How the employment picture is shaping up in this uncertain economy Featured

10:55am EDT October 1, 2012
How the employment picture is shaping up in this uncertain economy

The U.S. economy has been volatile to say the least in the past few years, and tumult in markets across the globe is chipping away at companies’ already shaky confidence, which has stalled hiring.

However, some industries are seeing orders or requests for service start to increase, which requires companies in these fields to try to keep up with demand using a pared-down work force. That’s where staffing agencies have been able to lend a hand.

However, the impending implementation of the Patient Protection and Affordable Care Act is likely to have an impact on workers’ compensation benefits, a program for which many staffing and professional employment organizations take responsibility. While the consequences are uncertain, employers and staffing agencies are taking measures to provide safer workplaces to reduce claims but are otherwise bracing for its potential impact.

Smart Business spoke with Hayden Smith, account executive and consultant with Solid Agency, LLC, about how staffing firms have been faring in this choppy economy.

How has employment been impacted by economic uncertainty?

There have been some positive trends in the staffing industry. Temporary and contract employment has grown 24.8 percent since the beginning of 2012, according to the American Staffing Association. There are certainly many rosy predictions and forecasts for the temporary industry, with the consensus saying good times are ahead for well-operated firms.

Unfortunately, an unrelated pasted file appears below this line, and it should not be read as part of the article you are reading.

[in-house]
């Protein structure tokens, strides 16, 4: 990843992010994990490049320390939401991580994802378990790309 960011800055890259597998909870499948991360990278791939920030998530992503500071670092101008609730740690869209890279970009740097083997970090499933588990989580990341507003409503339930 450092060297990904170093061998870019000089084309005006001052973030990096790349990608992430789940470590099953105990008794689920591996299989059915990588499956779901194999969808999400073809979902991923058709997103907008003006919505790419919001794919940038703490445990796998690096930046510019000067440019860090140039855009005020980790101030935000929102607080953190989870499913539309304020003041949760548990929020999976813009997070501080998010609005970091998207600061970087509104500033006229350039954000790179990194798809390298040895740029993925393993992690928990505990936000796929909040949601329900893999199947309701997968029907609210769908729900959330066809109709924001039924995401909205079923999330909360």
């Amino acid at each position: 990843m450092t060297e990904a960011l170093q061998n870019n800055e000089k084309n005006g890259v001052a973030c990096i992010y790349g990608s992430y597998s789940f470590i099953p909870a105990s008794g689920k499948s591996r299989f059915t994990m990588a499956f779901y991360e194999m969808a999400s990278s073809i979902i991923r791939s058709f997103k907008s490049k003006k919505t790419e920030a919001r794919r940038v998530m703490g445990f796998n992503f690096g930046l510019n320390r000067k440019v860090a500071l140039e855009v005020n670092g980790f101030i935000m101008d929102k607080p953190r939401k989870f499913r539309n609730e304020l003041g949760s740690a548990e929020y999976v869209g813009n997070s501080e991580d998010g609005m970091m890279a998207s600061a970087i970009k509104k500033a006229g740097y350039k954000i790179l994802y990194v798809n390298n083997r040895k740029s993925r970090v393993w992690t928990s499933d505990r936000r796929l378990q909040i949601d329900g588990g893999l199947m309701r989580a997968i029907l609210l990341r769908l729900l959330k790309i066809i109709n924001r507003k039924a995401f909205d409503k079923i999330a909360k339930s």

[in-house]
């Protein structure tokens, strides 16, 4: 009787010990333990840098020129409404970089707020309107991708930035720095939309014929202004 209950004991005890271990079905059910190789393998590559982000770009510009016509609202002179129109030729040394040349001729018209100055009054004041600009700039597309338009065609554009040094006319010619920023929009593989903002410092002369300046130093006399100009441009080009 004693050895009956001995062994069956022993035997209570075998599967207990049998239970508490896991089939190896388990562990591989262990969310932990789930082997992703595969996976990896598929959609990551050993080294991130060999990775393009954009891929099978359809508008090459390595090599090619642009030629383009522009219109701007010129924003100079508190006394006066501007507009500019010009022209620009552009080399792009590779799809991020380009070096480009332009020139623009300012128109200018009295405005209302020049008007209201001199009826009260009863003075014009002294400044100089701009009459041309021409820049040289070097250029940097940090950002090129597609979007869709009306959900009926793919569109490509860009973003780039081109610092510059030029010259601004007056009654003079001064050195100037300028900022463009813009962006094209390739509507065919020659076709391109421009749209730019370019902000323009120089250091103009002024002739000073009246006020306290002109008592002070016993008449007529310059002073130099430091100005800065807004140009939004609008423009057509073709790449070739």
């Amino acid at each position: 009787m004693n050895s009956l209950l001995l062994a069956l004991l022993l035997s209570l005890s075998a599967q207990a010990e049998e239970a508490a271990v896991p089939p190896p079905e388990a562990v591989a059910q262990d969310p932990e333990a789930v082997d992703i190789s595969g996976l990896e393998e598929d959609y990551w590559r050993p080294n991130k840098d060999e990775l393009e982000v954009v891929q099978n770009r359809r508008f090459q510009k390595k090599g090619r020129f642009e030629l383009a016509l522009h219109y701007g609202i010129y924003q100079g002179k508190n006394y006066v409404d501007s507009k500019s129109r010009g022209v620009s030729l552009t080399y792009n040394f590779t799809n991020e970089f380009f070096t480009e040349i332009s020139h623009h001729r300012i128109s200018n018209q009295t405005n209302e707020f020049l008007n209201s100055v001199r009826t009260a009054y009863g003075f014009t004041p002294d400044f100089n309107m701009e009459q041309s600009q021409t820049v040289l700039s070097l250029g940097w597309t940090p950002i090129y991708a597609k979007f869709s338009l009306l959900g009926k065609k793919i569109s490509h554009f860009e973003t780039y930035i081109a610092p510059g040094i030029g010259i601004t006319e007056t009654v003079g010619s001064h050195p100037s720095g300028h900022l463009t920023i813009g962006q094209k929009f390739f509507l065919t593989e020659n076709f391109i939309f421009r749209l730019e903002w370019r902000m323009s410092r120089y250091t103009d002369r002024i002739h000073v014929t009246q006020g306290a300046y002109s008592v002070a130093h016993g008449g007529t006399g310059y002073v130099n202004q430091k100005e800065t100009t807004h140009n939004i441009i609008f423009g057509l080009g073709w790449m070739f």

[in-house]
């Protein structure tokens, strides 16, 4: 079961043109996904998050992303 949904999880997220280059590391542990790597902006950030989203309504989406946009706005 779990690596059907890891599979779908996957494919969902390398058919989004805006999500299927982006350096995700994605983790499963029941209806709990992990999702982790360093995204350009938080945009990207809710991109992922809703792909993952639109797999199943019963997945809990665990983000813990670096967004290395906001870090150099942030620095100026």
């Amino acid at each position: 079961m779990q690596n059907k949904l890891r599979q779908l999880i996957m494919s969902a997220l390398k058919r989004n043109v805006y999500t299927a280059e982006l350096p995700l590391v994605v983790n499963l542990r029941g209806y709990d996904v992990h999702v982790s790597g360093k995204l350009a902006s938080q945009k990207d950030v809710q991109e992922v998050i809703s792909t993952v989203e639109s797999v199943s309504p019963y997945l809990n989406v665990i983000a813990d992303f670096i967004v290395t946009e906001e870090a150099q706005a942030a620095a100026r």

Since September 2008, 88 percent of employers have either maintained or increased the size of their nonemployee work force and ASA reports that temporary and contract staffing employment jumped 24 percent in May.

Further, reports indicate more college-educated professionals and managers have been hired than blue-collar workers in the past years, signaling that contract workers have become the go-to solution for companies across industries.

This comes at a time when only 23 percent of U.S. companies say they plan to add staff in the next six months. That figure is down from the 39 percent of companies that planned on hiring when they were surveyed in April. Clearly, companies are exhibiting caution when it comes to adding costs, such as those incurred when hiring full-time, permanent workers, while the global and U.S. economies stand on shaky ground.

Workers’ compensation is a significant cost often covered by staffing agencies. How are recent events impacting this program?

Workers’ compensation coverage is the second-largest expense behind payroll for temporary agencies.